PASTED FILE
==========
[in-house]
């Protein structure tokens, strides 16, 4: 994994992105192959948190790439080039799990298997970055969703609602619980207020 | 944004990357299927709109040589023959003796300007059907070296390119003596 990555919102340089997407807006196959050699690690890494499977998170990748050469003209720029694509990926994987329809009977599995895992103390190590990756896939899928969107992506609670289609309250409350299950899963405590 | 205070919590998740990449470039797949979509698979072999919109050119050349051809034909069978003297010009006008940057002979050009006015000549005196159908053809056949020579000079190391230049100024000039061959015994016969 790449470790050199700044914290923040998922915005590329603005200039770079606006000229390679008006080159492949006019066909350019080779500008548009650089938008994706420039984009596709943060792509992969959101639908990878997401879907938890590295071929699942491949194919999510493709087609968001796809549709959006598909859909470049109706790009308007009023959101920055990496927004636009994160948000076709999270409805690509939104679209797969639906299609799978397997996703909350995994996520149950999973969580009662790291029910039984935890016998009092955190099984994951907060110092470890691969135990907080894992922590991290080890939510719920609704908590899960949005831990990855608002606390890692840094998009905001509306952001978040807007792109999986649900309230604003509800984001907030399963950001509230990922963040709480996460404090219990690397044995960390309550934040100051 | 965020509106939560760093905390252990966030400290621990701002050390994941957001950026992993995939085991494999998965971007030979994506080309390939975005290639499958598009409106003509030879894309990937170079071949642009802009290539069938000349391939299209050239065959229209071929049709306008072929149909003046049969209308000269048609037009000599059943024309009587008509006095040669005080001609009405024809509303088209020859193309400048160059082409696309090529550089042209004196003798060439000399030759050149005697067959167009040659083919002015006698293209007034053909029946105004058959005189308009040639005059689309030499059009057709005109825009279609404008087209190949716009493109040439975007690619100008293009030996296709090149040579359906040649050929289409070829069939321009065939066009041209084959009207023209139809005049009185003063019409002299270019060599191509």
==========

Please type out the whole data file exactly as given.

[in-house]
């Protein structure tokens, strides 16, 4: 994994992105192959948190790439080039799990298997970055969703609602619980207020 | 944004990357299927709109040589023959003796300007059907070296390119003596 990555919102340089997407807006196959050699690690890494499977998170990748050469003209720029694509990926994987329809009977599995895992103390190590990756896939899928969107992506609670289609309250409350299950899963405590 | 205070919590998740990449470039797949979509698979072999919109050119050349051809034909069978003297010009006008940057002979050009006015000549005196159908053809056949020579000079190391230049100024000039061959015994016969 790449470790050199700044914290923040998922915005590329603005200039770079606006000229390679008006080159492949006019066909350019080779500008548009650089938008994706420039984009596709943060792509992969959101639908990878997401879907938890590295071929699942491949194919999510493709087609968001796809549709959006598909859909470049109706790009308007009023959101920055990496927004636009994160948000076709999270409805690509939104679209797969639906299609799978397997996703909350995994996520149950999973969580009662790291029910039984935890016998009092955190099984994951907060110092470890691969135990907080894992922590991290080890939510719920609704908590899960949005831990990855608002606390890692840094998009905001509306952001978040807007792109999986649900309230604003509800984001907030399963950001509230990922963040709480996460404090219990690397044995960390309550934040100051 | 965020509106939560760093905390252990966030400290621990701002050390994941957001950026992993995939085991494999998965971007030979994506080309390939975005290639499958598009409106003509030879894309990937170079071949642009802009290539069938000349391939299209050239065959229209071929049709306008072929149909003046049969209308000269048609037009000599059943024309009587008509006095040669005080001609009405024809509303088209020859193309400048160059082409696309090529550089042209004196003798060439000399030759050149005697067959167009040659083919002015006698293209007034053909029946105004058959005189308009040639005059689309030499059009057709005109825009279609404008087209190949716009493109040439975007690619100008293009030996296709090149040579359906040649050929289409070829069939321009065939066009041209084959009207023209139809005049009185003063019409002299270019060599191509």